Nanostructured photocatalysts disinfect contaminated surfaces in combination with ultraviolet (UV) light and could be used to enhance food safety within the plant as well as ensuring efficiency and cost gains, claims new research.
Researchers based at the Department of Food Science and Technology at the Agricultural University of Athens, who published their findings in Food Microbiology found that a method using titanium dioxide (TiO2) photocatalysts along wtih ultraviolent A light is an alternative means for Listeria monocytogenes biofilm disinfection in food processing.
The researchers said that TiO2 particles can catalyze the killing of bacteria by near-UV light, probably due to the generation of highly active free hydroxyl radicals by photoexcited TiO2 particles.
The occurrence of biofilms in food-processing environments can cause post-processing contamination leading to lowered shelf-life of products and potential consumer illnesses.
“Biofilms not only present a considerable hygiene risk in the food industry but also cause economical losses by technical failures in water systems, cooling towers, heat exchangers, etc.
Sessile micro-organisms have advantages in that they are more difficult to mechanically remove from food-contact surfaces and are more resistant to disinfectants compared with planktonic forms,” said the researchers.
The authors note that previous studies have shown rapid formation of biofilms of various L. monocytogenes strains, under static conditions at 37 °C in food production facilities.
They claim that while a great number of disinfectants have been reported as potential agents for controlling biofilm formation, research on alternative methodologies such as advanced oxidation processes is rather limited.
In their study, the authors said they employed different TiO2 nanostructured thin films, which were deposited on surfaces such as stainless steel and glass using the doctor-blade technique.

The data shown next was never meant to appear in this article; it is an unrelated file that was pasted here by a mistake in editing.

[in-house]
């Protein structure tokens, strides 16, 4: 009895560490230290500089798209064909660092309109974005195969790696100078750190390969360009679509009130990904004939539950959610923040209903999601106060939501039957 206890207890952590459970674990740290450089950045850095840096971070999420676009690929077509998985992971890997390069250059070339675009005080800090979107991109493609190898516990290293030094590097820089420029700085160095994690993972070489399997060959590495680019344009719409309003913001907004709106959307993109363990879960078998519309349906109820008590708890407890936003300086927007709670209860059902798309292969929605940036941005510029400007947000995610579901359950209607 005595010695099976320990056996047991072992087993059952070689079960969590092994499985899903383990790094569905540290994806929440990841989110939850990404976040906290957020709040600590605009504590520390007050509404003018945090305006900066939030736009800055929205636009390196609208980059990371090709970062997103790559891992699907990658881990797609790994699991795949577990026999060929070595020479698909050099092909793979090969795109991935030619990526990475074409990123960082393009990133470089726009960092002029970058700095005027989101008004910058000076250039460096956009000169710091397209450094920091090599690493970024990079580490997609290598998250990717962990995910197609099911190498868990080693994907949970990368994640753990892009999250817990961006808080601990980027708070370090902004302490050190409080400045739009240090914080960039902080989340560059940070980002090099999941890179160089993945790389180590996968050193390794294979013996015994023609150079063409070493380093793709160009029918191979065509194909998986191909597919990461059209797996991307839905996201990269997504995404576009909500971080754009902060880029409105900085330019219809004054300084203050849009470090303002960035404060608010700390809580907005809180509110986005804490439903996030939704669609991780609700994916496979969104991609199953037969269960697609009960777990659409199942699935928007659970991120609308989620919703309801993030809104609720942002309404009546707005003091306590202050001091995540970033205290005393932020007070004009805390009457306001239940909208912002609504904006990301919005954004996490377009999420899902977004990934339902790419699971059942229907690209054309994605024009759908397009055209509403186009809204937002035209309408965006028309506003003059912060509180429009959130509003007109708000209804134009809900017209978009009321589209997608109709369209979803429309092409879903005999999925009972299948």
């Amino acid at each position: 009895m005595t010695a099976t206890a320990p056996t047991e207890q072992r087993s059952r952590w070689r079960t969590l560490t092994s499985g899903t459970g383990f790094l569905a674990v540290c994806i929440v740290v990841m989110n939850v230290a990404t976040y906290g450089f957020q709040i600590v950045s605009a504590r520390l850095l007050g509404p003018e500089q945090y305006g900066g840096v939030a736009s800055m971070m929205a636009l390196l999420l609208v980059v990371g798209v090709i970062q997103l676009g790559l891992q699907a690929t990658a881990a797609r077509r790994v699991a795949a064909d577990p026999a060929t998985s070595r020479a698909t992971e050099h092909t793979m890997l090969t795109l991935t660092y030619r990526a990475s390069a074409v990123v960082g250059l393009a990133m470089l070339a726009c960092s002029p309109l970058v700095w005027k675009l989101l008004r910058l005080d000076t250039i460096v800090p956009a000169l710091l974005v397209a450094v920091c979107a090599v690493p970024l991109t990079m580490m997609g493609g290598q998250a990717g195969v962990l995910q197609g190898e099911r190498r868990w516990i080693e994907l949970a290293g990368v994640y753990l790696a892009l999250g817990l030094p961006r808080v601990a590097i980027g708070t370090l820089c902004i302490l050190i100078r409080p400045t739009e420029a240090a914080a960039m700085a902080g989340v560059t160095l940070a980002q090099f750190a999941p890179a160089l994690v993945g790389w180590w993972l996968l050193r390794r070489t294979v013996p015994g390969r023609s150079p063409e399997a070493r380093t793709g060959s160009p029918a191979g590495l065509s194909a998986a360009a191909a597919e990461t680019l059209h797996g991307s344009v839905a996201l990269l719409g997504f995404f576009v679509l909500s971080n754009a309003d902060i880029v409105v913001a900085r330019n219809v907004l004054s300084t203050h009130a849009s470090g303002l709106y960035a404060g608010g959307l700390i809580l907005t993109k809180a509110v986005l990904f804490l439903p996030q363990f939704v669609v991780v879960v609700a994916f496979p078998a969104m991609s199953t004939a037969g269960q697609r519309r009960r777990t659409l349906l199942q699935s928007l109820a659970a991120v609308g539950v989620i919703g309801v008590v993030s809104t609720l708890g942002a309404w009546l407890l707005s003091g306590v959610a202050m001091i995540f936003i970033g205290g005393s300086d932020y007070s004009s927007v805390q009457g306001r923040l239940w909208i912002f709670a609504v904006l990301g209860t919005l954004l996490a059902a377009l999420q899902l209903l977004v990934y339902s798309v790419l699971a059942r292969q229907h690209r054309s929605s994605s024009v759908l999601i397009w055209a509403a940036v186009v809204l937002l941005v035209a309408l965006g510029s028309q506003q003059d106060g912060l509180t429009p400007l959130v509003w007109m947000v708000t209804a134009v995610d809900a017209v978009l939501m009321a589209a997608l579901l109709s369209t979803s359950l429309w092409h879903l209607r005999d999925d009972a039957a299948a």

The researchers explained all the surfaces were placed in test tubes containing Brain Heart (BH) broth and inoculated with L. monocytogenes. Test tubes were then incubated for 10 days at 16 °C in order to allow biofilm development.
After biofilm formation, they continued, the surfaces were illuminated by ultraviolet A light (UVA; wavelength of 315–400 nm).
And they explained that the quantification of biofilms was performed using the bead vortexing method, followed by agar plating and/or by conductance measurements.
The presence of the TiO2 nanoparticles resulted in a fastest log-reduction of bacterial biofilm compared to the control test. “The biofilm of L monocytogenes for the glass nanoparticle 1 (glass surface modified by 16 per cent w/v TiO2) was found to have decreased by 3 log CFU/cm2 after 90 min irradiation by UVA.”
The researchers claim that further developmental work on the use of TiO2 for food plant surface decontamination could result in potent disinfecting solutions.
And they urge additional investigation to optimize the process efficiency and establish protocols for using TiO2 photocatalysts as effective biofilm disinfectant in food processing facilities.
Source: Food Microbiology
Published online ahead of print: doi: 10.1016/j.fm.2010.07.025
Title: Use of titanium dioxide (TiO2) photocatalysts as alternative means for Listeria monocytogenes biofilm disinfection in food processing
Authors: N.G. Chorianopoulos, D.S. Tsoukleris, E.Z. Panagou, P. Falaras, G.-J.E. Nychas